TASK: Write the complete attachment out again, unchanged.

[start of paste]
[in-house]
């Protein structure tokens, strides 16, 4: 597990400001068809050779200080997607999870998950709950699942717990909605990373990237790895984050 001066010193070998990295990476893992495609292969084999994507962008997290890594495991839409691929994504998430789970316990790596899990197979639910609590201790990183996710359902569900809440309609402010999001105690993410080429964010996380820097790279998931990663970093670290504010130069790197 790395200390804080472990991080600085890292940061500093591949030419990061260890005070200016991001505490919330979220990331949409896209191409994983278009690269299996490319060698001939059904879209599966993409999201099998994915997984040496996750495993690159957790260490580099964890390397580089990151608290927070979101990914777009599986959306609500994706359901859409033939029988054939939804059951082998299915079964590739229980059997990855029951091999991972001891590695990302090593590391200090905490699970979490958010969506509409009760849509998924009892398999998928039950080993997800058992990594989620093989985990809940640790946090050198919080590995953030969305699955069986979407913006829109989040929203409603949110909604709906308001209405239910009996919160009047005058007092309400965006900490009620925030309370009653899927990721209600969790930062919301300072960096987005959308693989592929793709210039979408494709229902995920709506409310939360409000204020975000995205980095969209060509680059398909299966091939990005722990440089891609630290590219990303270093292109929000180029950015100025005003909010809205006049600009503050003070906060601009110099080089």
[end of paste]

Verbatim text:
[in-house]
């Protein structure tokens, strides 16, 4: 597990400001068809050779200080997607999870998950709950699942717990909605990373990237790895984050 001066010193070998990295990476893992495609292969084999994507962008997290890594495991839409691929994504998430789970316990790596899990197979639910609590201790990183996710359902569900809440309609402010999001105690993410080429964010996380820097790279998931990663970093670290504010130069790197 790395200390804080472990991080600085890292940061500093591949030419990061260890005070200016991001505490919330979220990331949409896209191409994983278009690269299996490319060698001939059904879209599966993409999201099998994915997984040496996750495993690159957790260490580099964890390397580089990151608290927070979101990914777009599986959306609500994706359901859409033939029988054939939804059951082998299915079964590739229980059997990855029951091999991972001891590695990302090593590391200090905490699970979490958010969506509409009760849509998924009892398999998928039950080993997800058992990594989620093989985990809940640790946090050198919080590995953030969305699955069986979407913006829109989040929203409603949110909604709906308001209405239910009996919160009047005058007092309400965006900490009620925030309370009653899927990721209600969790930062919301300072960096987005959308693989592929793709210039979408494709229902995920709506409310939360409000204020975000995205980095969209060509680059398909299966091939990005722990440089891609630290590219990303270093292109929000180029950015100025005003909010809205006049600009503050003070906060601009110099080089």